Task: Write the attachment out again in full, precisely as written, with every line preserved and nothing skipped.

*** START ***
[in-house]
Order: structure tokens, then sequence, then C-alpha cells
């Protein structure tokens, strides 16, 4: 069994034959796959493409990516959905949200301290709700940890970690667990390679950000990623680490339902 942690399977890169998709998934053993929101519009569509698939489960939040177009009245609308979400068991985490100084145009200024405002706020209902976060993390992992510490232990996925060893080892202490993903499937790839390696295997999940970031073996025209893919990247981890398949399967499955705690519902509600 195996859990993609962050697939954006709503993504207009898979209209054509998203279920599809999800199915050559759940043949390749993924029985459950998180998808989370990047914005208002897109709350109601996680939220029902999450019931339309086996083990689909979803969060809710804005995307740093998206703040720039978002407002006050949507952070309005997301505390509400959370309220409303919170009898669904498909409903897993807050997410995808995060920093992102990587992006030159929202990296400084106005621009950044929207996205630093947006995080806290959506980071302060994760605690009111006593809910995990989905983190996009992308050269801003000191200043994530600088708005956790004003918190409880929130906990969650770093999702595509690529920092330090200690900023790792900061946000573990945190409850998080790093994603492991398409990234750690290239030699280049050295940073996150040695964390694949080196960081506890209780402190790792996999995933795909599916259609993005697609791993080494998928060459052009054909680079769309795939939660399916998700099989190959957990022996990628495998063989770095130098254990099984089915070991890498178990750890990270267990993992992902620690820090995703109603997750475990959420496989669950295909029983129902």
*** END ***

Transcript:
[in-house]
Order: structure tokens, then sequence, then C-alpha cells
């Protein structure tokens, strides 16, 4: 069994034959796959493409990516959905949200301290709700940890970690667990390679950000990623680490339902 942690399977890169998709998934053993929101519009569509698939489960939040177009009245609308979400068991985490100084145009200024405002706020209902976060993390992992510490232990996925060893080892202490993903499937790839390696295997999940970031073996025209893919990247981890398949399967499955705690519902509600 195996859990993609962050697939954006709503993504207009898979209209054509998203279920599809999800199915050559759940043949390749993924029985459950998180998808989370990047914005208002897109709350109601996680939220029902999450019931339309086996083990689909979803969060809710804005995307740093998206703040720039978002407002006050949507952070309005997301505390509400959370309220409303919170009898669904498909409903897993807050997410995808995060920093992102990587992006030159929202990296400084106005621009950044929207996205630093947006995080806290959506980071302060994760605690009111006593809910995990989905983190996009992308050269801003000191200043994530600088708005956790004003918190409880929130906990969650770093999702595509690529920092330090200690900023790792900061946000573990945190409850998080790093994603492991398409990234750690290239030699280049050295940073996150040695964390694949080196960081506890209780402190790792996999995933795909599916259609993005697609791993080494998928060459052009054909680079769309795939939660399916998700099989190959957990022996990628495998063989770095130098254990099984089915070991890498178990750890990270267990993992992902620690820090995703109603997750475990959420496989669950295909029983129902």